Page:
Prolonged metformin use effective for Type 2 diabetes, study finds
PORTLAND, Ore. The sooner people with diabetes start taking metformin, the longer the drug remains effective, according to a Kaiser Permanente study published in the March issue of Diabetes Care, a journal of the American Diabetes Association.
Metformin is recommended as a first-line agent in the treatment of Type 2 diabetes, but its efficacy may deplete among patients. To determine how the drug influences patients’ control of their diabetes, researchers attained electronic health records to follow nearly 1,800 people with diabetes in Kaiser Permanente’s health plan in Washington and Oregon for up to five years. Metformin failed at a rate of only 12% a year for the patients who began taking it within three months of diagnosis, compare with a failure rate of 21.4% per year for patients who started taking metformin one to two years after diagnosis, and 21.9% per year for those who didn’t start taking the drug until three years after they were diagnosed.
In the study, patients were considered to have failed metformin when their hemoglobin A1C — a test that monitors glucose control — went above 7.5% or when they started taking a second anti-hyperglycemic agent. Only patients who initially controlled blood sugar (to less than 7% on the A1C test) with metformin were included in the study.
Study authors Jonathan Brown, PhD, MPP, and Gregory Nichols, PhD, from the Kaiser Permanente Center for Health Research in Portland, Ore., and Christopher Conner, PharmD, PhD, from Novo Nordisk, said the results of the study were welcomed news for newly diagnosed patients.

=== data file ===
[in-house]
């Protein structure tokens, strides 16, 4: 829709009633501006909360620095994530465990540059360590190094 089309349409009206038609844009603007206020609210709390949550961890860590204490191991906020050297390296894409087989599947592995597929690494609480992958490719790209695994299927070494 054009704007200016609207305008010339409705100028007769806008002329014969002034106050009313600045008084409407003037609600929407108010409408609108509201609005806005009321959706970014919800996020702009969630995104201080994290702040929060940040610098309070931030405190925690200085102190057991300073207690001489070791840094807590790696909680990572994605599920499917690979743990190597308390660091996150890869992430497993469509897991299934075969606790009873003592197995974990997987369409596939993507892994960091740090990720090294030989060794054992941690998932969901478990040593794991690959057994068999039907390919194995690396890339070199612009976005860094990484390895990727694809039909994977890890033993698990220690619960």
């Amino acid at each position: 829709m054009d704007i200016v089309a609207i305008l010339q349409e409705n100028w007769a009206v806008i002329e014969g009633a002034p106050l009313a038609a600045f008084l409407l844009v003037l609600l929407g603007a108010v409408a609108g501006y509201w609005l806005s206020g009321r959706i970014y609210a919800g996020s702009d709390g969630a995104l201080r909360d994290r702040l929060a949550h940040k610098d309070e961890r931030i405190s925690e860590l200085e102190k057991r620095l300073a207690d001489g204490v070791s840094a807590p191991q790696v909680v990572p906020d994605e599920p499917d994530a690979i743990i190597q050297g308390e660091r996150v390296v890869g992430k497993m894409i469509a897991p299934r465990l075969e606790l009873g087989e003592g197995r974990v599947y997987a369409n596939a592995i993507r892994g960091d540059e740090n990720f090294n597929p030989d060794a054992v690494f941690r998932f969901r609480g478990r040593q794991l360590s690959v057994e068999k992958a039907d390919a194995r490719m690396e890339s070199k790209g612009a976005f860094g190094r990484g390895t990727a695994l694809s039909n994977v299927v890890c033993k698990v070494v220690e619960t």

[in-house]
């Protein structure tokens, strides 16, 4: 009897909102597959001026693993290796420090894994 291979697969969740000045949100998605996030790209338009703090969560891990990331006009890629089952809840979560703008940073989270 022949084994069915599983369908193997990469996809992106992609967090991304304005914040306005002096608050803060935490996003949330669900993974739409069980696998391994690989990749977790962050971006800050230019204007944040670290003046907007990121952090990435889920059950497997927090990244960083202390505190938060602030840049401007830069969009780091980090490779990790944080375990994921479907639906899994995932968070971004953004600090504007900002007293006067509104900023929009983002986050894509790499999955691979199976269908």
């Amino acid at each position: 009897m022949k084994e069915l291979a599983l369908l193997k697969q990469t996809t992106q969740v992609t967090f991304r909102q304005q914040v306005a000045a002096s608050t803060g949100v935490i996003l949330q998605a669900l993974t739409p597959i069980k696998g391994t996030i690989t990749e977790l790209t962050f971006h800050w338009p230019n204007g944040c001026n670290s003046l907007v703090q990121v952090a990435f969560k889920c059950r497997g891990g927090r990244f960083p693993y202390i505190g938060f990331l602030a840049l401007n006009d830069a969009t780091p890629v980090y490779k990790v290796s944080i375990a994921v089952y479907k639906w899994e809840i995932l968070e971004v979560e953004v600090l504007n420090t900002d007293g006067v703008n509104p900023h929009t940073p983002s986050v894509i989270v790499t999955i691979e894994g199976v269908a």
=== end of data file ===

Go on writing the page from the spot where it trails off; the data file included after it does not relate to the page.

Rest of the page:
“This is an important finding for the 30 million people world-wide who are diagnosed with Type 2 diabetes every year. The sooner they start taking metformin, the better and longer it seems to work,” said the study’s lead author Brown said. “This study suggests that to gain full benefit from metformin, patients should start taking it as soon as they find out they have diabetes.”
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RediClinic offering Latisse consultations
HOUSTON RediClinic, which operates 22 retail health clinics inside select H-E-B stores in the Greater Houston and Austin area, now is offering Latisse, an FDA-approved prescription treatment to grow lashes.
Latisse is a prescription treatment for hypotrichosis used to grow eyelashes. Eyelash hypotrichosis is another name for not having enough eyelashes or eyelashes that are inadequate. The topical solution must be applied each night on the skin of the upper eyelid margins at the base of the eyelashes. Results are gradual and peak after 12 to 16 weeks.
RediClinic is offering Latisse consultations for $69.
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Bristol-Myers Squibb, AstraZeneca announce postmarketing study for Onglyza
WILMINGTON, Del. Two drug makers hope to find out how well a diabetes drug works in treating patients who run the risk of developing cardiovascular diseases in a post-marketing study announced Tuesday.
Bristol-Myers Squibb and AstraZeneca announced the start of a phase 4 study of 12,000 patients with Type 2 diabetes treated with the drug Onglyza (saxagliptin). The placebo-controlled study, called SAVOR-TIMI 53, will take place over a five-year period and follow patients who have a history of previous cardiovascular problems or multiple risk factors for vascular disease, with the goal of determining whether adding Onglyza to their current standard of care will reduce their risk of cardiovascular death, heart attack or stroke.
The Food and Drug Administration approved Onglyza in July 2009.
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